Cerabino: Dear graduates, I can’t ( thank you / remember ) enough for this speech


Dear High School Graduates:

I am ( thrilled / perplexed ) that you asked me here to speak to you on this noteworthy day in your lives. It’s a real ( honor / indication ) that your first choice ( was me / didn’t show up.)

Because of this, I have ( carefully / hurriedly ) crafted my remarks into a message I hope you will find ( thought-provoking / brief ) and ( uplifting / barely audible.)

I realize that this is your day, and the last thing I want to do is to keep you from ( celebrating / texting ) your ( achievements with / body parts to ) your ( family / boo.)

But I’ve got something to tell you, something that I’ve ( learned in life / written down on notes ) and want to pass on to you. Unfortunately, the ( time is short / notes are lost ), which is what happens when you ( live life / put them on the counter ) at the ( fullest / Starbucks ) on your journey ( through time / to the graduation ceremony.)

Nevertheless, I’ll try to do my best, even though I seem to have lost my ( nerve / reading glasses ) too.

A lot has changed since 1973, the year I graduated high school. I remember so ( much / little ) of that day. You might be surprised, but I ( can still / can’t begin to ) tell you who spoke, what was said, and what nuggets of wisdom were dispensed.

In fact, I can’t remember ( another time in my life so memorably / what I ate for lunch yesterday.)

When I think back on my graduation day, I realize that nearly everything I learned in high school is something I’ve ( re-discovered / forgotten) over the years. Who could ( forget / remember ) the ( elegance / irrelevance ) of geometry? Not me. Or why Moby Dick was a (white whale / assigned reading?)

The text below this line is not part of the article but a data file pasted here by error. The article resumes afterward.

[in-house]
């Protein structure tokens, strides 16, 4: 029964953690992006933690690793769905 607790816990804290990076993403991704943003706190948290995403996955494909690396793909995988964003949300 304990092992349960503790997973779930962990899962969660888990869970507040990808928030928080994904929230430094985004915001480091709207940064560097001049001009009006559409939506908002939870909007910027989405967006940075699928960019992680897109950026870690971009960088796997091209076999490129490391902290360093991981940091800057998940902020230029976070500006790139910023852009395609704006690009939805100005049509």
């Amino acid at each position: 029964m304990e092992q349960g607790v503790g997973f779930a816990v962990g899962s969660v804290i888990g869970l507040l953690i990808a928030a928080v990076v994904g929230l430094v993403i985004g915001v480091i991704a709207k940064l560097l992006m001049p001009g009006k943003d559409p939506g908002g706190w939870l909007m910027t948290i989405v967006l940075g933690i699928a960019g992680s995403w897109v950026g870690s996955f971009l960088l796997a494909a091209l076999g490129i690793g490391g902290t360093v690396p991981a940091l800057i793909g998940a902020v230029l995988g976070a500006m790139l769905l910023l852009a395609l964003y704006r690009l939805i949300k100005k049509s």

The point is, you’ve packed in years of knowledge, and over time it will be ( embedded in / oozing from ) the ( sturdy fabric / deteriorating folds ) of your ( lives / brains ) like ( a sturdy pillarroom-temperature ice cream.)

Other graduation speakers will concentrate their remarks on the next few years of your life. They’ll tell you that you have to make good choices. To set you up for a happy, and financially secure future. And they’re ( right / missing the point. )

What they’re not telling you is that in 30 to 35 years, you will wake up one day and realize that you should ( be at your peak earning powerremember your spouse’s cell phone number ) but you’re ( not there / drawing a blank. )

And that will be ( disappointing / just the start ). Over time, you’ll discover that the number ( in your 401Kof days in a year ), is suddenly (insufficientelusive ) as is the ( home equitycapital of Honduras ) that you used to ( have in handknow so well.)

Don’t be ( that person alarmed). This is life. And it’s all in your ( handsheads ).

The good news is that you’re looking at three or more good decades of peak ( earningsbrain ) power. You’ll have solid ( job prospectsblocks of ice cream ) on your ( journeysshoulders ).

Take advantage of them, before the ( labor market / ice cream ) starts to ( tumblemelt ).

You might also want to turn to the person sitting next to you today and ( thank themwrite down his or her name.) Because that’s a nice way to ( celebrateremember ) another part of today that you will certainly ( cherishforget.)

And now, if you’ll excuse me, I’m going to ( carpe diem / head to Starbucks ) in search of my ( destiny / reading glasses.)



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